Sharper just as happy in linebacking shade

Forgotten-man role doesn't faze Ravens' weak-side standout

September 20, 2000|By Jamison Hensley | Jamison Hensley,SUN STAFF

Jamie Sharper doesn't receive praise, just pressure.

In his entire four-year career, Sharper has been relegated to the role of third wheel on possibly the league's best linebacker unit, playing beside Ray Lewis and Peter Boulware.

Lewis has been named an All-Pro. Boulware has been named to the Pro Bowl. And Sharper? He's still establishing his name.

After last year's breakthrough season, he has continued to dig for respect this year with 14 tackles in his past two games as well as developing into a playmaker. He has three tackles behind the line of scrimmage, two forced fumbles and two passes broken up.

But that's in the job description. As the weak-side linebacker in the Ravens' defensive scheme, he is usually uncovered and has to challenge Lewis for the team lead in tackles.

"Recognition will come when the team gets better," Sharper said. "I'm not a guy that worries about recognition and getting in the spotlight. I'd rather be low-key. Some people ask: Do you want fame and fortune? I'd rather just be rich and be a nobody. I don't want the fame."

Following this season, Sharper could expect teams to show him the money.

After signing a one-year, $1.027 million tendered contract as a restricted free agent in June, he will become an unrestricted free agent in less than four months. Yet the 26-year-old linebacker shrugged off any connection between his increased aggressive play this season and a big-money deal on the horizon.

"It hasn't played any part," Sharper said. "Sometimes, I don't think I show as much as I can because we have so many good players. So when you get your shot, you got to take it."

Sharper, though, frowned at signing his tender. As a four-year starter, he said he deserved a long-term commitment before the start of the season.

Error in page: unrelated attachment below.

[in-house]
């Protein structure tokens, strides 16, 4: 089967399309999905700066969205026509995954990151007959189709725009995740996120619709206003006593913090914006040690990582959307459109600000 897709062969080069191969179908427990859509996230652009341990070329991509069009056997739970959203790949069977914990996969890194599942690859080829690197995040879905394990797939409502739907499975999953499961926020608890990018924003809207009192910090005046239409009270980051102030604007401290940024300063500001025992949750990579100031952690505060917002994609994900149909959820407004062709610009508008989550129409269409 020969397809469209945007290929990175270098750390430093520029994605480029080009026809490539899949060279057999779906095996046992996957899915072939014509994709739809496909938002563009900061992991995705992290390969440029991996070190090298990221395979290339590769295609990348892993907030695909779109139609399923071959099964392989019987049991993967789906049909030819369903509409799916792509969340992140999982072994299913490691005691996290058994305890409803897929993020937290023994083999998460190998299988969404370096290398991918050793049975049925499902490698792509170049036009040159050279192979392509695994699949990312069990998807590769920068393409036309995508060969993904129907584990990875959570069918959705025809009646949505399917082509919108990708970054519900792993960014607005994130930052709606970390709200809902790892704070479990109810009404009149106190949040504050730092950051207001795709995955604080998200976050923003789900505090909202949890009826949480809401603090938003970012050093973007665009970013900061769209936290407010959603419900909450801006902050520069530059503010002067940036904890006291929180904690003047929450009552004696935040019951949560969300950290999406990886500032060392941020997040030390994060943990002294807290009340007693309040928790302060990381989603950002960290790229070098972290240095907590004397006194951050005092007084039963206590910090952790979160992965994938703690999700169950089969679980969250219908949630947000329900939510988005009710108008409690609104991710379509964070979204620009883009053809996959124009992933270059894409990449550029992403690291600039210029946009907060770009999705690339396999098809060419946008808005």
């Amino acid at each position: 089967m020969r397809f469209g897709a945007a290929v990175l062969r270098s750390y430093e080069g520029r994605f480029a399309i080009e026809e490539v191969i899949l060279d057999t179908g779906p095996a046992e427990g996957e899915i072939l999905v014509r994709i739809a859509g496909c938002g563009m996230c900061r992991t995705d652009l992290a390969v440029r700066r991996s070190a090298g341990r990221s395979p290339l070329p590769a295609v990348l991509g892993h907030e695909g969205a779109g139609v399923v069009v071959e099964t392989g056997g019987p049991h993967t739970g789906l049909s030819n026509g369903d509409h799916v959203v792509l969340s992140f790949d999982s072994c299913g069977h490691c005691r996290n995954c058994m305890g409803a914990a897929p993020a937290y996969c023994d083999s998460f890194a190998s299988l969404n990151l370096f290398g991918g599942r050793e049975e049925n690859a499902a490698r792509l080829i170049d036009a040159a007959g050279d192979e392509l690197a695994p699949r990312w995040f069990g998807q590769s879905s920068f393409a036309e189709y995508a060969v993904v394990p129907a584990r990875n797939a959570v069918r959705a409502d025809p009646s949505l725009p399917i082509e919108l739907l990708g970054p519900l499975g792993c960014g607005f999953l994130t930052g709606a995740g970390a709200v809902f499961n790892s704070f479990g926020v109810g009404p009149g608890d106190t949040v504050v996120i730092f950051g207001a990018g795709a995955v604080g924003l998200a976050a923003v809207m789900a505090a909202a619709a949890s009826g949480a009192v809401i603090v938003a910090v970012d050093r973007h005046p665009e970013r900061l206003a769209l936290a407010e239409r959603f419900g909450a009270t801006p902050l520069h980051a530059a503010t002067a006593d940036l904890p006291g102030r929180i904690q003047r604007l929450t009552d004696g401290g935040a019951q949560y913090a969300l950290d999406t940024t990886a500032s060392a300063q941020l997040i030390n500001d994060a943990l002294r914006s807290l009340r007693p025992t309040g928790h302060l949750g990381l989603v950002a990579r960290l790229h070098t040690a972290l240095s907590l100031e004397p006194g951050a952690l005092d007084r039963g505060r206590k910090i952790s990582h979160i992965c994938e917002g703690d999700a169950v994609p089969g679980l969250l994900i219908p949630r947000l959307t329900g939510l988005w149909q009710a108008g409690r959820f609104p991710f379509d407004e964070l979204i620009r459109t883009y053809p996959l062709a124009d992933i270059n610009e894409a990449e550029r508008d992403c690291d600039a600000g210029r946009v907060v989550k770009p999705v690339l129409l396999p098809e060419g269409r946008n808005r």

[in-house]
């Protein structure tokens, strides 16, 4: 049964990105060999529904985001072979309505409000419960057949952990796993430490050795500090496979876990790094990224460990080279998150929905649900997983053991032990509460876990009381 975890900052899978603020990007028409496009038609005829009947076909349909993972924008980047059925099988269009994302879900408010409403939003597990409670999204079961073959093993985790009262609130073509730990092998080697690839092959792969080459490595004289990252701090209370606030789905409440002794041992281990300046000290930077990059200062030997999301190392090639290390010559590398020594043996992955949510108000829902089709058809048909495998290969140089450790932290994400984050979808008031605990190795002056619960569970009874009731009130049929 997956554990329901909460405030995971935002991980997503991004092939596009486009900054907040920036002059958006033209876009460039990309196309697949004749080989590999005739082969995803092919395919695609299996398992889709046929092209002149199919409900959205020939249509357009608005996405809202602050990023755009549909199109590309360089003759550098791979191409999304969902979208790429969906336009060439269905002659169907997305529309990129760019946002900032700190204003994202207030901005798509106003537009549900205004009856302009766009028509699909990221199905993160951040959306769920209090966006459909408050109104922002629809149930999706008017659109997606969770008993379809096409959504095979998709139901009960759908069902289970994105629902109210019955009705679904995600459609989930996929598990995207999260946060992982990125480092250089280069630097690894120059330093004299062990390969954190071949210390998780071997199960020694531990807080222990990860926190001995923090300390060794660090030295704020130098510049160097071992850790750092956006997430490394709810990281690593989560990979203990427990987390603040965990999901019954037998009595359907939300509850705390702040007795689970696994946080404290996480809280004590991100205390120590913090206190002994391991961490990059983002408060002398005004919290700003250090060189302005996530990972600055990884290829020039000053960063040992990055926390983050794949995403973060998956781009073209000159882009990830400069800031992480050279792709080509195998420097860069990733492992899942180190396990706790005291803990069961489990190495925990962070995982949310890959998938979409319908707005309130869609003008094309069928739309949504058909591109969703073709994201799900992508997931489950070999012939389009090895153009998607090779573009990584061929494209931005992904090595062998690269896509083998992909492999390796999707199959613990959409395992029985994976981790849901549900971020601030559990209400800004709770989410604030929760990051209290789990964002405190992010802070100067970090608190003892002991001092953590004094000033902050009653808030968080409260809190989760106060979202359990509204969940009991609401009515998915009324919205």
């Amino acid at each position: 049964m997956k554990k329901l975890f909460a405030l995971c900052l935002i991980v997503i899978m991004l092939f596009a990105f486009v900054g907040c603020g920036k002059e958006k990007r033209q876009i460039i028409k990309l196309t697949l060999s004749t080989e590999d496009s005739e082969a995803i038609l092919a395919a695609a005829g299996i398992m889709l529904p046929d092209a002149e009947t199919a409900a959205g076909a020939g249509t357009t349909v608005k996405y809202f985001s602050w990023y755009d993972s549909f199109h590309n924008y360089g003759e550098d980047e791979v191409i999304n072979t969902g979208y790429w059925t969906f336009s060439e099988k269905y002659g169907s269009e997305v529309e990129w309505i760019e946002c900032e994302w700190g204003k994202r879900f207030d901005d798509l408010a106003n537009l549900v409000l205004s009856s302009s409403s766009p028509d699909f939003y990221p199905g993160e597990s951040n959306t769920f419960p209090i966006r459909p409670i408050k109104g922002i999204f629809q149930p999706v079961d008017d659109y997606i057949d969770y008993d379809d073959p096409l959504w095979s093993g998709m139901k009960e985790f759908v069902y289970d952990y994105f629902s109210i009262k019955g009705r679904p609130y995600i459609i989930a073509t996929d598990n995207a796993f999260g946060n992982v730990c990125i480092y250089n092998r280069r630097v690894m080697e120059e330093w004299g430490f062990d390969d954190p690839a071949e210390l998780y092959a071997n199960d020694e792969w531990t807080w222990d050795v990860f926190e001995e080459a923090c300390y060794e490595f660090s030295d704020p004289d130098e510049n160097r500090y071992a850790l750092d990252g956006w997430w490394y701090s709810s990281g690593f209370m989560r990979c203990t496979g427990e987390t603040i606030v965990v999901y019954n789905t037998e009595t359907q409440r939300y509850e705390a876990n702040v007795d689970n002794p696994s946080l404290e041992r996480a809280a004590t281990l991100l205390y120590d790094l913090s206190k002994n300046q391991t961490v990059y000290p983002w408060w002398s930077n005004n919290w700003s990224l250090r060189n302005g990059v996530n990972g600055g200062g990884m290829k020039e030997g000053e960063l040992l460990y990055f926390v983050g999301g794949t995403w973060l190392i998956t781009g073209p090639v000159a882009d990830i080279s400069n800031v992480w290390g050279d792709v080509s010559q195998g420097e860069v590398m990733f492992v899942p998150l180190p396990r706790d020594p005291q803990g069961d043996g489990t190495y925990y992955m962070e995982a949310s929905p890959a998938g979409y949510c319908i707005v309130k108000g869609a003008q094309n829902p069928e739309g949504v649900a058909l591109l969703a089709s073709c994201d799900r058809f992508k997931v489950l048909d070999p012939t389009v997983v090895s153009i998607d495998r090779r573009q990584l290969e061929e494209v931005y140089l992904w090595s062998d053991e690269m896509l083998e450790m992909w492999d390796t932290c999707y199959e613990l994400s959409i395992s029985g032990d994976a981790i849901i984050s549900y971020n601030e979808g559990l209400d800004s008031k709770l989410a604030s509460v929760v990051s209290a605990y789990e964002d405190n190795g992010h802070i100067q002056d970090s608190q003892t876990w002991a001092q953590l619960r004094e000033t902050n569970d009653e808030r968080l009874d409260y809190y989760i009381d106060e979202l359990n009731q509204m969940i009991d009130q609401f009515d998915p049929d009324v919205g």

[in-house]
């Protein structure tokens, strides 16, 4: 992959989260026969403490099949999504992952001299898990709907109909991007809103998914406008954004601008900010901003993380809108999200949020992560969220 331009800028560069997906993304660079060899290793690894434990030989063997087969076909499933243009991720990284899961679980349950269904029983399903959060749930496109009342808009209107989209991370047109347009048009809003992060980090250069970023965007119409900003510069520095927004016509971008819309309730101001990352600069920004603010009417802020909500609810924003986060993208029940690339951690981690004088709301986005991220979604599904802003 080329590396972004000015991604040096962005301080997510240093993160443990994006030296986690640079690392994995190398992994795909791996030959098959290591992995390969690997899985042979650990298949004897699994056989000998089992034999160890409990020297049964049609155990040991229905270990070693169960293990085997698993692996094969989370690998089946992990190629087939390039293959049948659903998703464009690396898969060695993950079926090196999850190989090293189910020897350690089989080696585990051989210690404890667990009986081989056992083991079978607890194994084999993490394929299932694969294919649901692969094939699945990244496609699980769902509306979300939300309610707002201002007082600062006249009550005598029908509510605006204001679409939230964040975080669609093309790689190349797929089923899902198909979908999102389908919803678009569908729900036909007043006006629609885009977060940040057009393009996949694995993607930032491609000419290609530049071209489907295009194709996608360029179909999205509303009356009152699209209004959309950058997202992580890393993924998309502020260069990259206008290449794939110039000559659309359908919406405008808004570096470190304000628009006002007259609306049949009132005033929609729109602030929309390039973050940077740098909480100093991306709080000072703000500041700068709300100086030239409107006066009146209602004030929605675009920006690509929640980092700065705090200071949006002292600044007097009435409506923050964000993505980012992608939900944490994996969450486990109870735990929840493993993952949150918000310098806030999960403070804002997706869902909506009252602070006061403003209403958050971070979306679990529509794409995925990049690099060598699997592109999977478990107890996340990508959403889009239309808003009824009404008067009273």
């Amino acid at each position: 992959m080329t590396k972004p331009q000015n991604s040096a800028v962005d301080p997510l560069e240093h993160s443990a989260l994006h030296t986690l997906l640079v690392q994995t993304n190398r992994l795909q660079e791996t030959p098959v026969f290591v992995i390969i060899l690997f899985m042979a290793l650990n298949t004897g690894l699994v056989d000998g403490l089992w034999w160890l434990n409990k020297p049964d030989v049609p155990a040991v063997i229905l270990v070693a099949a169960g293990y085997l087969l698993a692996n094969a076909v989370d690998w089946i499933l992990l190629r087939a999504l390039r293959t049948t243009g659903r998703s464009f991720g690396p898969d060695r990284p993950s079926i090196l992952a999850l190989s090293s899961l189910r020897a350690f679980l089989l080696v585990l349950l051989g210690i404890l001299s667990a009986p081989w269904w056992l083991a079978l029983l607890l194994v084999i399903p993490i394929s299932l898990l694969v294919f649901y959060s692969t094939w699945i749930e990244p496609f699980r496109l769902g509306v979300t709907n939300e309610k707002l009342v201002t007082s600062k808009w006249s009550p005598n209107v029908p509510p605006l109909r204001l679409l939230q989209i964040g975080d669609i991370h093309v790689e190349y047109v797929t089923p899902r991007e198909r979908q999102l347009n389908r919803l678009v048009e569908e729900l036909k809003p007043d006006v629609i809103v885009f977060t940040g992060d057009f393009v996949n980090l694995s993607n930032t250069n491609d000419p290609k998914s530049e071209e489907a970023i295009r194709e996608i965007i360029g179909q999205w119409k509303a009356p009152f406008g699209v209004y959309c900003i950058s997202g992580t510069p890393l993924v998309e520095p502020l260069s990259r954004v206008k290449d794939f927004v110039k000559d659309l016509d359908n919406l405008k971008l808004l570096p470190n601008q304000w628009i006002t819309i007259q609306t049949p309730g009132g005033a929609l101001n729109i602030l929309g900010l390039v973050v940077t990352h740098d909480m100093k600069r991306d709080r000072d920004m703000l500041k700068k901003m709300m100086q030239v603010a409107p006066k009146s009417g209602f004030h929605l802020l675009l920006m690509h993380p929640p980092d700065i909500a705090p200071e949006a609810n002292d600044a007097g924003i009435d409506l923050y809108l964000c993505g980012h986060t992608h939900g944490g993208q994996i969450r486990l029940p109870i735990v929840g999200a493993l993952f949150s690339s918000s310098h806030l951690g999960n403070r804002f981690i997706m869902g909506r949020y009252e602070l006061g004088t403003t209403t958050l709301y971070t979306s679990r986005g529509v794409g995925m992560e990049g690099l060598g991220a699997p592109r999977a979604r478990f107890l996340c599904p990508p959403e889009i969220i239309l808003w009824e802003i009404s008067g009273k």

But Sharper, a Richmond, Va., native, made it clear that staying with the Ravens would still be his first choice on the open market.

"I've been with this team from the ground level," said Sharper, a second-round draft pick in 1997. "I want to be around for the championship. But I can't control that. They got the three best linebackers, you'd think they'd want to keep all of them."

While the Ravens would like to keep all of them, can they realistically do so under the salary cap?

"It's going to be very tough," Ravens coach Brian Billick said. "Hopefully, before the end of the season, we can maybe address it. But there are a lot of issues.

"If you wait to just after the season, it doesn't mean anything other than we haven't been able to do it for any number of different reasons. It's not a matter that you don't value that athlete; it's a matter of there's just only so much to go around."

Said team vice president of player personnel Ozzie Newsome: "We try to keep all our good players. And I've got a commitment from ownership to do that."

Sharper was considered a work in progress his first two seasons until blossoming into a valued commodity last year, when he finished second on the team with 122 tackles. Next to Lewis, it was the most tackles made by a Ravens player in team history.

This season, Sharper managed just one tackle at Pittsburgh before registering six against Jacksonville and eight in Miami. His 13 solo tackles rank only behind Lewis' 20 on the team.

Although Sharper has always had the talent, the key has been stopping him from overanalyzing during games.

"I think he's continued the ascent," linebackers coach Jack Del Rio said. "The biggest thing that Jamie has improved on is not being too smart and too robotic because he's so conscientious and wants to do the right thing all the time. And sometimes, you just have to make a football play."

Sharper has cranked up his physical play, forcing running backs to cough up the ball twice by putting his helmet in their chests. He has reacted so well that nine of his tackles have stopped backs at a 3-yard or less gain.

"I think it's mental," Sharper said. "It's being in the right place and then trying to take somebody's head off. That's getting back to what I used to do. ... I'm not barely getting there and barely making the play. I'm there ready to make the play and then can just unload on a guy."

It's about changing games, not his status.

He isn't upset that Lewis and Boulware collect awards as long as he collects his tackles. So before long, he may be recognized more than just the Ravens' "other" linebacker.

"It's part of being in such a good defense," Sharper said. "I don't worry. I'll prove it when my time comes."

NOTE: Ray Lewis made his case for appealing a $250,000 league fine in a 30-minute conference call yesterday with NFL counsel Jeff Pash, according to a league spokesman. A decision could take from two weeks to a month.

Next for Ravens

Opponent: Cincinnati Bengals

Site: PSINet Stadium

When: Sunday, 1 p.m.

TV/Radio: Ch. 13/WJFK (1300 AM), WLIF (101.9 FM)

Line: Ravens by 11 1/2

Tickets: Sold out

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